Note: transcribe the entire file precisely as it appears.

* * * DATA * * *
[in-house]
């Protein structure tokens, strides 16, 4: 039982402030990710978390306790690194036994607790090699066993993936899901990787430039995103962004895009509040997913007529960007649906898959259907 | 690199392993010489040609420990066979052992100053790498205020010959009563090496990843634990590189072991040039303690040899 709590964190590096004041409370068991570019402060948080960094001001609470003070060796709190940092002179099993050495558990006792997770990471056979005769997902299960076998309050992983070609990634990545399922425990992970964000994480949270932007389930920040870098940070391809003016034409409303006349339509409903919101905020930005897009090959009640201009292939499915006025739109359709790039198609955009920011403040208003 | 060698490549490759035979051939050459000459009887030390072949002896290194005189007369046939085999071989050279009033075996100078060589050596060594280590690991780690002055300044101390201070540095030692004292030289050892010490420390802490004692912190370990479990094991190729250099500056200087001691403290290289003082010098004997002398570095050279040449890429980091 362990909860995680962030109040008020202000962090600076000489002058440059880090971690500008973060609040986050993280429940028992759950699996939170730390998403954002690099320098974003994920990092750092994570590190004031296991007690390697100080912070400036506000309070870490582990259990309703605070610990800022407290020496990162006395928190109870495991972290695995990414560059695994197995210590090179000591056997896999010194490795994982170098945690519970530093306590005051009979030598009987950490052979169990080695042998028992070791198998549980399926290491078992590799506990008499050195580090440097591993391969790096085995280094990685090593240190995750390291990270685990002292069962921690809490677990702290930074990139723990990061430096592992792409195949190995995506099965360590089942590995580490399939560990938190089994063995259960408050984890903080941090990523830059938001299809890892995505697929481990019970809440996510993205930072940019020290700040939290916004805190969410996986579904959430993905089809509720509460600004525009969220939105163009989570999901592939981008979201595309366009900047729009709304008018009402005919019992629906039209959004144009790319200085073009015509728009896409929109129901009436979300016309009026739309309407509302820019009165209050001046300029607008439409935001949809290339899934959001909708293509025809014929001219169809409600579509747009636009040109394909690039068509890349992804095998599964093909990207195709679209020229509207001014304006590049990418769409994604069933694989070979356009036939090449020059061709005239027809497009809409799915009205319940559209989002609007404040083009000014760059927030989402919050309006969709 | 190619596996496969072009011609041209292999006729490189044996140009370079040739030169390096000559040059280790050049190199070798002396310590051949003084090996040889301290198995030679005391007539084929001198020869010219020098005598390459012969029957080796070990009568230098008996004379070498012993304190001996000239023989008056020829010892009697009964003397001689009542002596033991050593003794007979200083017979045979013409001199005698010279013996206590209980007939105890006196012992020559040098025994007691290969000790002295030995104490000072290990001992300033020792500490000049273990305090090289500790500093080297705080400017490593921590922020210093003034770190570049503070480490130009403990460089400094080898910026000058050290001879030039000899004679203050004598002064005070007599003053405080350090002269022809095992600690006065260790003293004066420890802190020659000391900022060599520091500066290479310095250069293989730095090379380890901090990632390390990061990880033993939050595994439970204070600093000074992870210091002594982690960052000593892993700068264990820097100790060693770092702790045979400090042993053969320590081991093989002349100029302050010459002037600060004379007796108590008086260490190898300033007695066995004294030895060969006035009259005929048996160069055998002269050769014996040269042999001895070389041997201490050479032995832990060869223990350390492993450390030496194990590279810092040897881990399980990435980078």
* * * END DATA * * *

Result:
[in-house]
């Protein structure tokens, strides 16, 4: 039982402030990710978390306790690194036994607790090699066993993936899901990787430039995103962004895009509040997913007529960007649906898959259907 | 690199392993010489040609420990066979052992100053790498205020010959009563090496990843634990590189072991040039303690040899 709590964190590096004041409370068991570019402060948080960094001001609470003070060796709190940092002179099993050495558990006792997770990471056979005769997902299960076998309050992983070609990634990545399922425990992970964000994480949270932007389930920040870098940070391809003016034409409303006349339509409903919101905020930005897009090959009640201009292939499915006025739109359709790039198609955009920011403040208003 | 060698490549490759035979051939050459000459009887030390072949002896290194005189007369046939085999071989050279009033075996100078060589050596060594280590690991780690002055300044101390201070540095030692004292030289050892010490420390802490004692912190370990479990094991190729250099500056200087001691403290290289003082010098004997002398570095050279040449890429980091 362990909860995680962030109040008020202000962090600076000489002058440059880090971690500008973060609040986050993280429940028992759950699996939170730390998403954002690099320098974003994920990092750092994570590190004031296991007690390697100080912070400036506000309070870490582990259990309703605070610990800022407290020496990162006395928190109870495991972290695995990414560059695994197995210590090179000591056997896999010194490795994982170098945690519970530093306590005051009979030598009987950490052979169990080695042998028992070791198998549980399926290491078992590799506990008499050195580090440097591993391969790096085995280094990685090593240190995750390291990270685990002292069962921690809490677990702290930074990139723990990061430096592992792409195949190995995506099965360590089942590995580490399939560990938190089994063995259960408050984890903080941090990523830059938001299809890892995505697929481990019970809440996510993205930072940019020290700040939290916004805190969410996986579904959430993905089809509720509460600004525009969220939105163009989570999901592939981008979201595309366009900047729009709304008018009402005919019992629906039209959004144009790319200085073009015509728009896409929109129901009436979300016309009026739309309407509302820019009165209050001046300029607008439409935001949809290339899934959001909708293509025809014929001219169809409600579509747009636009040109394909690039068509890349992804095998599964093909990207195709679209020229509207001014304006590049990418769409994604069933694989070979356009036939090449020059061709005239027809497009809409799915009205319940559209989002609007404040083009000014760059927030989402919050309006969709 | 190619596996496969072009011609041209292999006729490189044996140009370079040739030169390096000559040059280790050049190199070798002396310590051949003084090996040889301290198995030679005391007539084929001198020869010219020098005598390459012969029957080796070990009568230098008996004379070498012993304190001996000239023989008056020829010892009697009964003397001689009542002596033991050593003794007979200083017979045979013409001199005698010279013996206590209980007939105890006196012992020559040098025994007691290969000790002295030995104490000072290990001992300033020792500490000049273990305090090289500790500093080297705080400017490593921590922020210093003034770190570049503070480490130009403990460089400094080898910026000058050290001879030039000899004679203050004598002064005070007599003053405080350090002269022809095992600690006065260790003293004066420890802190020659000391900022060599520091500066290479310095250069293989730095090379380890901090990632390390990061990880033993939050595994439970204070600093000074992870210091002594982690960052000593892993700068264990820097100790060693770092702790045979400090042993053969320590081991093989002349100029302050010459002037600060004379007796108590008086260490190898300033007695066995004294030895060969006035009259005929048996160069055998002269050769014996040269042999001895070389041997201490050479032995832990060869223990350390492993450390030496194990590279810092040897881990399980990435980078």